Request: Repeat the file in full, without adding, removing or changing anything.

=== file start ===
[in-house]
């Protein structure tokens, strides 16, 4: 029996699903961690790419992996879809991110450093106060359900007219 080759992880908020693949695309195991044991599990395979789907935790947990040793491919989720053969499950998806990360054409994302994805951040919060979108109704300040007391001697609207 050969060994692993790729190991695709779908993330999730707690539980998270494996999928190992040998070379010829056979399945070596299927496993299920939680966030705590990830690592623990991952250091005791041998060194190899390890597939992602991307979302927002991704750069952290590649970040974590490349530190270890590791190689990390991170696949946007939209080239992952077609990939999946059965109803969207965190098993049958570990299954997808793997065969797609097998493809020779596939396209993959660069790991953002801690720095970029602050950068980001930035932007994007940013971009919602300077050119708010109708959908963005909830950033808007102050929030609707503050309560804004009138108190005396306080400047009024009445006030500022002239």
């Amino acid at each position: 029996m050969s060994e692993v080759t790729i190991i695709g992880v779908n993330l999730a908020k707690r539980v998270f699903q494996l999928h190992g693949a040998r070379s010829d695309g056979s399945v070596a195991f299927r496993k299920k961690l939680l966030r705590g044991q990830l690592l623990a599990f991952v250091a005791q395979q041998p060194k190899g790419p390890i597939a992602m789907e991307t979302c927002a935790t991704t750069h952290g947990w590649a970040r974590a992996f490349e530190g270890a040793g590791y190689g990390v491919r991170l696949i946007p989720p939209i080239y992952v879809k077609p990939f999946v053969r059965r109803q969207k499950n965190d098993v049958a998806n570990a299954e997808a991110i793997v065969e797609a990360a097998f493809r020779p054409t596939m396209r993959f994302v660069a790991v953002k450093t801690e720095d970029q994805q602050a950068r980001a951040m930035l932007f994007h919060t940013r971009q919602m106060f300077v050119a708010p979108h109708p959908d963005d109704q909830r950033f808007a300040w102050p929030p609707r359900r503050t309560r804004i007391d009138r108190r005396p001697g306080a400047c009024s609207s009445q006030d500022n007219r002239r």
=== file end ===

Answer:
[in-house]
């Protein structure tokens, strides 16, 4: 029996699903961690790419992996879809991110450093106060359900007219 080759992880908020693949695309195991044991599990395979789907935790947990040793491919989720053969499950998806990360054409994302994805951040919060979108109704300040007391001697609207 050969060994692993790729190991695709779908993330999730707690539980998270494996999928190992040998070379010829056979399945070596299927496993299920939680966030705590990830690592623990991952250091005791041998060194190899390890597939992602991307979302927002991704750069952290590649970040974590490349530190270890590791190689990390991170696949946007939209080239992952077609990939999946059965109803969207965190098993049958570990299954997808793997065969797609097998493809020779596939396209993959660069790991953002801690720095970029602050950068980001930035932007994007940013971009919602300077050119708010109708959908963005909830950033808007102050929030609707503050309560804004009138108190005396306080400047009024009445006030500022002239």
């Amino acid at each position: 029996m050969s060994e692993v080759t790729i190991i695709g992880v779908n993330l999730a908020k707690r539980v998270f699903q494996l999928h190992g693949a040998r070379s010829d695309g056979s399945v070596a195991f299927r496993k299920k961690l939680l966030r705590g044991q990830l690592l623990a599990f991952v250091a005791q395979q041998p060194k190899g790419p390890i597939a992602m789907e991307t979302c927002a935790t991704t750069h952290g947990w590649a970040r974590a992996f490349e530190g270890a040793g590791y190689g990390v491919r991170l696949i946007p989720p939209i080239y992952v879809k077609p990939f999946v053969r059965r109803q969207k499950n965190d098993v049958a998806n570990a299954e997808a991110i793997v065969e797609a990360a097998f493809r020779p054409t596939m396209r993959f994302v660069a790991v953002k450093t801690e720095d970029q994805q602050a950068r980001a951040m930035l932007f994007h919060t940013r971009q919602m106060f300077v050119a708010p979108h109708p959908d963005d109704q909830r950033f808007a300040w102050p929030p609707r359900r503050t309560r804004i007391d009138r108190r005396p001697g306080a400047c009024s609207s009445q006030d500022n007219r002239r």